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In the next of what has been literally thousands of adaptations over the past 134 years of Doyle stories of his famous detective Sherlock Holmes and companion Dr. John Watson, Holmes takes the backseat and Doyle’s street urchins called the Baker Street Irregulars take center stage.  Netflix’s The Irregulars is an eight-episode series set in Doyle’s traditional Victorian London, following the local troubled young adult/teenagers who now solve crimes at the behest (as in blackmail) of Watson, leaving an elusive, drug-addict Holmes to get all the credit for their successes.  The crimes aren’t garden-variety either, with dark supernatural twists promised for the series.  Henry Lloyd-Hughes (The Pale Horse) plays Holmes, Royce Pierreson (Death in Paradise) is Watson, and the ubiquitous Aidan McArdle (Ella Enchanted, Humans, Mr. Selfridge) is Inspector Lestrade, but they aren’t the leads.  Those are played by young Thaddea Graham (The Letter for the King), Darci Shaw (Judy), Jojo Macari (Cursed), McKell David (The Gentlemen), and Harrison Osterfield (Chaos Walking).  It feels like Sherlock Holmes with a Doctor Who spin.

Take a look at the trailer for Netflix’s The Irregulars:

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Review by C.J. Bunce

What appeared from its movie trailer to be a dramatic account of a real-life British archaeological discovery from the early 1940s is actually so much more.  Based on a novel by John Preston, The Dig finds Carey Mulligan (Doctor Who, Promising Young Woman) as Edith Pretty, a widow whose estate she initially purchased to one day excavate the giant mounds that sat upon it–to pursue her and her husband’s interest in archaeology.  These mounds were once thought to possibly hold artifacts or remains from as far back as the Roman imperial era.  She enlists the help of an excavator approaching the end of his career, Basil Brown, played by Ralph Fiennes (Skyfall, Schindler’s List, The English Patient, Harry Potter).  What they unearth becomes the greatest discovery from British antiquity, but this isn’t a rousing adventure like Raiders of the Lost Ark.  While it shows the slow process and procedure behind an actual dig, the film explores life at the precipice of change, missed and almost missed opportunities, the fleeting nature of life, and the survival of humanity through what we leave behind.  It’s a powerful film that merits consideration for Best Picture when the Oscars are announced next month, and possibly other nods (the 2020 Oscars contenders include films released through February 28, 2021).  It’s easily the best dramatic film in the past 14 months.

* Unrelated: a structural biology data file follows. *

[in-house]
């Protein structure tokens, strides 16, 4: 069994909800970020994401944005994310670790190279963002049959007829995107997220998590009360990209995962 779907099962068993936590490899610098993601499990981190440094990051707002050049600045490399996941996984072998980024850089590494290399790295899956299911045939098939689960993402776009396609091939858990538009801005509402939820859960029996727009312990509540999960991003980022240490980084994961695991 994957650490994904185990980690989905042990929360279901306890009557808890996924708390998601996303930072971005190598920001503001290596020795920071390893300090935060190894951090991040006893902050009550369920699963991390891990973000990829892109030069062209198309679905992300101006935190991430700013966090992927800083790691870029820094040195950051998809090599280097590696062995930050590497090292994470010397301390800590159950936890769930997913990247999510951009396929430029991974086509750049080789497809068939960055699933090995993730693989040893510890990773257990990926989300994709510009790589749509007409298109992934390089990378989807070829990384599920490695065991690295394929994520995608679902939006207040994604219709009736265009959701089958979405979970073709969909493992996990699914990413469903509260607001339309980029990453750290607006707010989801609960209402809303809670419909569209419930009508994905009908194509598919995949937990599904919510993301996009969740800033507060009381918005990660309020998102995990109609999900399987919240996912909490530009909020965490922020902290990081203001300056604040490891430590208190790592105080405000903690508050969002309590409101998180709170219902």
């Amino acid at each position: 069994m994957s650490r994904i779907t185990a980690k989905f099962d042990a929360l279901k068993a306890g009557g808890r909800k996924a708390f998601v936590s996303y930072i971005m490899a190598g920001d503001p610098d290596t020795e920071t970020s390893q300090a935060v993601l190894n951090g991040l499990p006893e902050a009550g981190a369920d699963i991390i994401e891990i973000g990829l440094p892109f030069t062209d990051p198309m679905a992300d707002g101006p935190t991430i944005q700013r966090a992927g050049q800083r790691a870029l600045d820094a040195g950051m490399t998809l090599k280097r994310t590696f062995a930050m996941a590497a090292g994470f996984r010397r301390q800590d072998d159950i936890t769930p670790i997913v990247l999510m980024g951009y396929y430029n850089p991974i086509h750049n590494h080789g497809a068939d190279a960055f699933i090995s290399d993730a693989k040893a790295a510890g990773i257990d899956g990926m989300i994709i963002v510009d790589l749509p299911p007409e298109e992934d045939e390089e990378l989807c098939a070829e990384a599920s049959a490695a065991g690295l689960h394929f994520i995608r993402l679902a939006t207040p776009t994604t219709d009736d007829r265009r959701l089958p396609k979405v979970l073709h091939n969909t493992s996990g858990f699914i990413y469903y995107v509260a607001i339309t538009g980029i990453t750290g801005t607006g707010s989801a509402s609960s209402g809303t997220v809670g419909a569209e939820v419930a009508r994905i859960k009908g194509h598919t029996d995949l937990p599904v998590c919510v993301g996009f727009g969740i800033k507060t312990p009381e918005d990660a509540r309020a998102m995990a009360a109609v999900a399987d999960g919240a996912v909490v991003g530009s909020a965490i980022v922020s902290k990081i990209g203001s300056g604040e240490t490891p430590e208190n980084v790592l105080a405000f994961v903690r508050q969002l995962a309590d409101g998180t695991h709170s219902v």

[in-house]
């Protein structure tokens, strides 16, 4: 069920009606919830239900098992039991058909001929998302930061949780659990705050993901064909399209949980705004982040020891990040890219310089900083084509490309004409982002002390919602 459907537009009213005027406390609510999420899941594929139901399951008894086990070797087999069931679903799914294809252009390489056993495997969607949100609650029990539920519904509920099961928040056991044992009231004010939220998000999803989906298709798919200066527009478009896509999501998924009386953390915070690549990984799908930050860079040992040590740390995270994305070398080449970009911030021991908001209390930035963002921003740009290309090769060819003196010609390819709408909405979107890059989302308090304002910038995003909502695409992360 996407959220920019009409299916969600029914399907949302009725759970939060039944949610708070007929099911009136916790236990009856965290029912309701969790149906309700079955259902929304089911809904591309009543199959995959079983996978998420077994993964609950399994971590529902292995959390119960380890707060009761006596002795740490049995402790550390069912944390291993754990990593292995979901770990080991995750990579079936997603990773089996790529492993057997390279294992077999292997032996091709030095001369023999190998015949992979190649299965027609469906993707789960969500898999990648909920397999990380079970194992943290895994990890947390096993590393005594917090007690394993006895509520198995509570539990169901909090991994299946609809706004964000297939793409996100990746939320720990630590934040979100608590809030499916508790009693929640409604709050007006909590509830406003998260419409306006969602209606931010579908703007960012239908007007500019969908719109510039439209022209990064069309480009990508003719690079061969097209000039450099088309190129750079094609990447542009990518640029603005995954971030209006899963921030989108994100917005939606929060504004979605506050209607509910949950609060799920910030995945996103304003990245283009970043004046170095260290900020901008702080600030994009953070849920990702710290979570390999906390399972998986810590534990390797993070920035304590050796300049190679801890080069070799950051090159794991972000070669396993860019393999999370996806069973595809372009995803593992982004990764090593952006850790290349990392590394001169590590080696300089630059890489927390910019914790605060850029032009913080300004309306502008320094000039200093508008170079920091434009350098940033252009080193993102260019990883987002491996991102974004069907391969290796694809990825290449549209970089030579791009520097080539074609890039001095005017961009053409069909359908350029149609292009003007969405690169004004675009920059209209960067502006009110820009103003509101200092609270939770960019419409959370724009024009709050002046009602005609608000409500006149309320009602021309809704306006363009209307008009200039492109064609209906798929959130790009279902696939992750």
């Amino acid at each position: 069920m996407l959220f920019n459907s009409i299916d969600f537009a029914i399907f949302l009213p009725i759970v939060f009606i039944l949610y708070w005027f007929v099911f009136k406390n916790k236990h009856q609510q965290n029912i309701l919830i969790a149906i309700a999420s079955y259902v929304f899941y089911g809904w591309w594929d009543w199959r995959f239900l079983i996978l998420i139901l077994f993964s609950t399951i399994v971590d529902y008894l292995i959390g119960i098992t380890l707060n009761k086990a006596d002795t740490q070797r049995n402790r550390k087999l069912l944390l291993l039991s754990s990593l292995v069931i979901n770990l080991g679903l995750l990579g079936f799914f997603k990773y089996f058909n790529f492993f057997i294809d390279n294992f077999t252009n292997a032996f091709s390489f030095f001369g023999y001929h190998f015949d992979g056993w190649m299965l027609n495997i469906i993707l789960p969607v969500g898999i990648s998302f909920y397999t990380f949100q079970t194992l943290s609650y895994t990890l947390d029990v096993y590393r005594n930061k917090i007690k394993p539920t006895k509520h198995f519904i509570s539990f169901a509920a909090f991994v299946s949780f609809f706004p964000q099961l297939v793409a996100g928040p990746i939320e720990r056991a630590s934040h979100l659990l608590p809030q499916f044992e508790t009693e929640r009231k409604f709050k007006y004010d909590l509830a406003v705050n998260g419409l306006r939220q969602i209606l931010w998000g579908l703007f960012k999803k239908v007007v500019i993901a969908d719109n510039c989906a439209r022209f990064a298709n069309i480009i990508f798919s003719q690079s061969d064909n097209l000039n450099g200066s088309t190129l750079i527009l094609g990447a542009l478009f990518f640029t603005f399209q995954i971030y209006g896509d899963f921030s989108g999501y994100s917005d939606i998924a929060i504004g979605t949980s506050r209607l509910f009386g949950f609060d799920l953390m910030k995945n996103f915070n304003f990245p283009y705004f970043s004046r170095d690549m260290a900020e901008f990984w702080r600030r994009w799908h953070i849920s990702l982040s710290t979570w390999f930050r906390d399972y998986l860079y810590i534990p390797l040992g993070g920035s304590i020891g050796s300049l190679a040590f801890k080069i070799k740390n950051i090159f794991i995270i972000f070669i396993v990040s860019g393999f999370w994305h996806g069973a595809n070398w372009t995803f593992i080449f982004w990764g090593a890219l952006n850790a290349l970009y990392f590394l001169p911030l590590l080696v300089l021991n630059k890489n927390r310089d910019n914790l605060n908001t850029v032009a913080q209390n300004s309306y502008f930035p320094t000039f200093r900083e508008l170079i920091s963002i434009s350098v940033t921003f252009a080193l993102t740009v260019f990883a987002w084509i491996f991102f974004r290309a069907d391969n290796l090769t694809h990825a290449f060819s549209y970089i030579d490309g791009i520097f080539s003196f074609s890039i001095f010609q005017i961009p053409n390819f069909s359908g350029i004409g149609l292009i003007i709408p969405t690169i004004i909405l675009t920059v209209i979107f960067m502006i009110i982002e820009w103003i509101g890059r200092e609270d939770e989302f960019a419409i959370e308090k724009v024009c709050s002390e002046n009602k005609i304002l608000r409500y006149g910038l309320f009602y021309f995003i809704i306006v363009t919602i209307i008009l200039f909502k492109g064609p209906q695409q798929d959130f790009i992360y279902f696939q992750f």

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Review by C.J. Bunce

If Chris Columbus and Steven Spielberg didn’t get paid for the screenplay for the new Netflix kids’ adventure movie Finding ‘Ohana, they should.  Usually an homage borrows bits and pieces from the source material.  Finding ‘Ohana is different–it is a remake (albeit unofficial remake) of the 1985 classic coming of age adventure The Goonies, updated to bring it into the 21st century and change the setting from Oregon to Hawaii.  ‘Ohana, which you’ll know from previous Hawaii-themed series and movies, means family, which reflects the film’s theme of Hawaiian culture and families reunited.  Ultimately the effort is a mixed bag–a movie that could be great fun for younger kids, but will make everyone else crave the movies it pulls its ideas from.

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Review by C.J. Bunce

It had a promising first and third season, twists and turns, clever story arcs, and a contender for the most faithful adaptation of a comic book series from the past decade.  The creators of the fourth and final season of Netflix’s Chilling Adventures of Sabrina gave 2020 a much-needed batch of two complete seasons, and we already gave the third season kudos in the 2020 Best of TV review here at borg.  Kiernan Shipka proved to be one of TV’s best young actors, embodying a character that is next in line after Buffy Summers, Veronica Mars, and Liv Moore as young genre heroines who led series you can count on the first time and after re-watches.  Already a contender for one of the best TV series of this century, and one of Netflix’s most creative efforts, how did the final season fare for our heroine Sabrina Spellman?

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Review by C.J. Bunce

Two episodes in, and you’ll probably get drawn into at least three of the characters in the story.  Four episodes in, you’re thinking about who is going to to make it to the second season and how quick they can get that filmed and released.  Directed by Shinsuke Sato, Haro Aso’s popular manga series comes alive in Alice in Borderland, the live-action dystopian, Japanese noir-meets-steampunk thrill ride streaming now on Netflix.  Doomsday, Tokyo-style, is surprisingly violent, surprisingly thought-provoking, as a city finds itself mostly vacated (as in The Quiet Earth and 28 Days Later) and the remaining citizens must fight for their lives The Running Man-style or they’ll get zapped and killed The War of the Worlds-style.  Clever casting of characters introduces looks of action heroes from all sorts of Japanese video games, manga, and anime, all living (many briefly) in a world loosely pulled from Lewis Carroll’s classic Alice in Wonderland.  A gamer-themed series on the heels of the popular Netflix series The Queen’s Gambit, the result is a very different story allowing the audience to try to solve clues along with the players on the screen–what I was hoping for when I first heard about the book Ready Player One.